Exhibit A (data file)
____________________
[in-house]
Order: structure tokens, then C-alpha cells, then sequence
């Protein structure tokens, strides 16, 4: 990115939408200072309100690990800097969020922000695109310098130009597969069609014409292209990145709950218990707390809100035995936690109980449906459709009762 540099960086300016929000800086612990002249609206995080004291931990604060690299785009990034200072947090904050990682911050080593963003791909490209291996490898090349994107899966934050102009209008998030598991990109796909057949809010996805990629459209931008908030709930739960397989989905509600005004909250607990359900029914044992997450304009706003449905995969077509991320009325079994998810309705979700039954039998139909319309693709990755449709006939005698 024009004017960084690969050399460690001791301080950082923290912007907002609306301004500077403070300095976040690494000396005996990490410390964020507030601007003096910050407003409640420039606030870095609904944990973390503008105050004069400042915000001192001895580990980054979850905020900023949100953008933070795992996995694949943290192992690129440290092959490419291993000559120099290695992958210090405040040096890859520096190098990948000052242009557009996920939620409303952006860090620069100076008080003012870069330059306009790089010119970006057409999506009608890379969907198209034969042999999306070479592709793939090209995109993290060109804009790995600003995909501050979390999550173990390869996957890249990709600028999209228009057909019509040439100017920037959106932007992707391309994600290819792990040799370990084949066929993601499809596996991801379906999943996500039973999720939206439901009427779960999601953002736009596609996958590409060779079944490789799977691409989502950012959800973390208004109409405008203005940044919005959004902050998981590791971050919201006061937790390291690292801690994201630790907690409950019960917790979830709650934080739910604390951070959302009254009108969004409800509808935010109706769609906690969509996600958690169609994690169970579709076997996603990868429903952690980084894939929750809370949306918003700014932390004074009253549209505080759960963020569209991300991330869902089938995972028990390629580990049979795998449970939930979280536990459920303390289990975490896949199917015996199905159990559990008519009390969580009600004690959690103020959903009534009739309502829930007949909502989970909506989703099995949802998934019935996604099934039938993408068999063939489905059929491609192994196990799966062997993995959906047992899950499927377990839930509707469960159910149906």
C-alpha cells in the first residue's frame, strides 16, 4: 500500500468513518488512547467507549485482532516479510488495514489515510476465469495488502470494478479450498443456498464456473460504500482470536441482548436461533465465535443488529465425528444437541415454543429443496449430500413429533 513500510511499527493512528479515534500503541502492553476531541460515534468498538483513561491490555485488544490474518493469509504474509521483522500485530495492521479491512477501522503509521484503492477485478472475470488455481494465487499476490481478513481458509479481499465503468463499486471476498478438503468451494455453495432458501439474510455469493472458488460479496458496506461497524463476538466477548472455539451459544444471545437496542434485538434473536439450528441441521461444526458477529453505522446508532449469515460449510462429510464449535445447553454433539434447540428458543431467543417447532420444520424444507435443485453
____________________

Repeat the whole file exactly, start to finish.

[in-house]
Order: structure tokens, then C-alpha cells, then sequence
């Protein structure tokens, strides 16, 4: 990115939408200072309100690990800097969020922000695109310098130009597969069609014409292209990145709950218990707390809100035995936690109980449906459709009762 540099960086300016929000800086612990002249609206995080004291931990604060690299785009990034200072947090904050990682911050080593963003791909490209291996490898090349994107899966934050102009209008998030598991990109796909057949809010996805990629459209931008908030709930739960397989989905509600005004909250607990359900029914044992997450304009706003449905995969077509991320009325079994998810309705979700039954039998139909319309693709990755449709006939005698 024009004017960084690969050399460690001791301080950082923290912007907002609306301004500077403070300095976040690494000396005996990490410390964020507030601007003096910050407003409640420039606030870095609904944990973390503008105050004069400042915000001192001895580990980054979850905020900023949100953008933070795992996995694949943290192992690129440290092959490419291993000559120099290695992958210090405040040096890859520096190098990948000052242009557009996920939620409303952006860090620069100076008080003012870069330059306009790089010119970006057409999506009608890379969907198209034969042999999306070479592709793939090209995109993290060109804009790995600003995909501050979390999550173990390869996957890249990709600028999209228009057909019509040439100017920037959106932007992707391309994600290819792990040799370990084949066929993601499809596996991801379906999943996500039973999720939206439901009427779960999601953002736009596609996958590409060779079944490789799977691409989502950012959800973390208004109409405008203005940044919005959004902050998981590791971050919201006061937790390291690292801690994201630790907690409950019960917790979830709650934080739910604390951070959302009254009108969004409800509808935010109706769609906690969509996600958690169609994690169970579709076997996603990868429903952690980084894939929750809370949306918003700014932390004074009253549209505080759960963020569209991300991330869902089938995972028990390629580990049979795998449970939930979280536990459920303390289990975490896949199917015996199905159990559990008519009390969580009600004690959690103020959903009534009739309502829930007949909502989970909506989703099995949802998934019935996604099934039938993408068999063939489905059929491609192994196990799966062997993995959906047992899950499927377990839930509707469960159910149906």
C-alpha cells in the first residue's frame, strides 16, 4: 500500500468513518488512547467507549485482532516479510488495514489515510476465469495488502470494478479450498443456498464456473460504500482470536441482548436461533465465535443488529465425528444437541415454543429443496449430500413429533 513500510511499527493512528479515534500503541502492553476531541460515534468498538483513561491490555485488544490474518493469509504474509521483522500485530495492521479491512477501522503509521484503492477485478472475470488455481494465487499476490481478513481458509479481499465503468463499486471476498478438503468451494455453495432458501439474510455469493472458488460479496458496506461497524463476538466477548472455539451459544444471545437496542434485538434473536439450528441441521461444526458477529453505522446508532449469515460449510462429510464449535445447553454433539434447540428458543431467543417447532420444520424444507435443485453